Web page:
Journal of
Public Health and Epidemiology

  • Abbreviation: J. Public Health Epidemiol.
  • Language: English
  • ISSN: 2141-2316
  • DOI: 10.5897/JPHE
  • Start Year: 2009
  • Published Articles: 581

Review

Traditional inoculation practices that led to the development of modern vaccination Techniques: A review

Tadesse Mehari
  • Tadesse Mehari
  • National Commission for Higher Education, Eritrea.
  • Google Scholar


  •  Received: 18 July 2020
  •  Accepted: 23 December 2020
  •  Published: 31 January 2021

Abstract

Most developments in biotechnology during the last few decades focused on the potential applications of human health, vaccination being the most prominent invention to date. Disease prevention is the most convenient and highly effective approach to promoting human health and prolonging life. Vaccinations have prevented millions of deaths worldwide every year and diseases that used to kill, disable or debilitate millions of people are either gone or seen very rarely. Prevention is the first essential step that needs to be taken before a preventive medicine or vaccine is developed and public health pays a prominent role in this respect. This is, actually, what is happening currently with the Corona Virus (Covid-19) pandemic, although recently vaccines are being administered in different parts of the world. This paper reviews the traditional inoculation methods that were practiced in several societies around the world for the last several hundreds of years, before the advent of the modern vaccination techniques. The paper was compiled using literature review of various publications consultations of the customary laws, and interviews of knowledgeable people on the subject matter. The paper emphasizes how the traditional inoculation practices have laid down the foundation for the advent of the modern vaccination techniques. The principle of isolating infected people leading to the modern practice of quarantine.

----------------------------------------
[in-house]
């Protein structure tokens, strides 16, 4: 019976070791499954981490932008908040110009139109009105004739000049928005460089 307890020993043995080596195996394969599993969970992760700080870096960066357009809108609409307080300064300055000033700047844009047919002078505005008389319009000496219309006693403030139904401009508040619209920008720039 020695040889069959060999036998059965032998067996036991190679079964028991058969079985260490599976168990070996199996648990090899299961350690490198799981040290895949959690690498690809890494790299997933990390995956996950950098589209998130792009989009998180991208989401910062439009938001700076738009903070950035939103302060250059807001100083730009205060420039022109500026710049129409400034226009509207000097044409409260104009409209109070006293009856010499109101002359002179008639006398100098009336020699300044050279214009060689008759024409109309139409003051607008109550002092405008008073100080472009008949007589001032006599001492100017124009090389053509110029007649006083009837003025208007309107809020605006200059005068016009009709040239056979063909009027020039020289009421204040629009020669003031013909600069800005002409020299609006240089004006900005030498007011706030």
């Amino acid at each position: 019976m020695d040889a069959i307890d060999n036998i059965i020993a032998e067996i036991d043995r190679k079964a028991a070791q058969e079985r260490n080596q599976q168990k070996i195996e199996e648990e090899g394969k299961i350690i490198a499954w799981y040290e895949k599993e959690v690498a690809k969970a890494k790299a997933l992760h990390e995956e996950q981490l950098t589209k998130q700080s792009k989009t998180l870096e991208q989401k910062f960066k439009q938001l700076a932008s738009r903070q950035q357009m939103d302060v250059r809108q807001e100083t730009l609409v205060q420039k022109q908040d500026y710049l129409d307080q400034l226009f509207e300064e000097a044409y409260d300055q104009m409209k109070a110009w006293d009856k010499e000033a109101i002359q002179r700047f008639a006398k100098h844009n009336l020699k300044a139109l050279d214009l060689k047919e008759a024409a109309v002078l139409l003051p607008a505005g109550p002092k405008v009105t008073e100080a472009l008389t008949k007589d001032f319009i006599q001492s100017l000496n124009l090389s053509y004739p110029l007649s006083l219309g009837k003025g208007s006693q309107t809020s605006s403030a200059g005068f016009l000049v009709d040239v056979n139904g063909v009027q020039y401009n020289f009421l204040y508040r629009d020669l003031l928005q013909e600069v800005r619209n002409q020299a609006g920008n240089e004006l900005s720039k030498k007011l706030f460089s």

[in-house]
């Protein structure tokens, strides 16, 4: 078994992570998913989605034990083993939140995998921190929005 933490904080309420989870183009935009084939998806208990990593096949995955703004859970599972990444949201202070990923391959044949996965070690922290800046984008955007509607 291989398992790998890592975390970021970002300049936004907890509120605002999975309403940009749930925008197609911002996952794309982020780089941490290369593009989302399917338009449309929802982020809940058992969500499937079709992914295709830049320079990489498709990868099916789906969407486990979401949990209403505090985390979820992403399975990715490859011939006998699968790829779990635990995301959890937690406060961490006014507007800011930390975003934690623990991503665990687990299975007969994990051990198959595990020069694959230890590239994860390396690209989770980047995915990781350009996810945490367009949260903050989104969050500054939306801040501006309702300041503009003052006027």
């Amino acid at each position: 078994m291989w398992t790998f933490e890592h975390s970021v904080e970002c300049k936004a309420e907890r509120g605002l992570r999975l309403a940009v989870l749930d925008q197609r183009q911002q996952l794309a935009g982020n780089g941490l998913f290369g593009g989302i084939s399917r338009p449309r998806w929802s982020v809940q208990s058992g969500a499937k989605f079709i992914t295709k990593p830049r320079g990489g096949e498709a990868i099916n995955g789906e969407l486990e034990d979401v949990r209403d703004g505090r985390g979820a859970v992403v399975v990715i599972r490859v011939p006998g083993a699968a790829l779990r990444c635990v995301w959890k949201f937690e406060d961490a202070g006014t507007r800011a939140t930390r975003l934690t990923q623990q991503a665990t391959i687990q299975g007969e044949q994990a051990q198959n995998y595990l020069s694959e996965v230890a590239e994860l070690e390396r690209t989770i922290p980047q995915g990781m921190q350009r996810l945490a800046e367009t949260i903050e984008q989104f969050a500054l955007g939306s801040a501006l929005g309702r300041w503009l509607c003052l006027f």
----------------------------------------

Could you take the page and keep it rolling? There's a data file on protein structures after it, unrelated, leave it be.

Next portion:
Key words: Inoculation, immunization, smallpox, traditional biotechnology, vaccination, vaccine, variolation.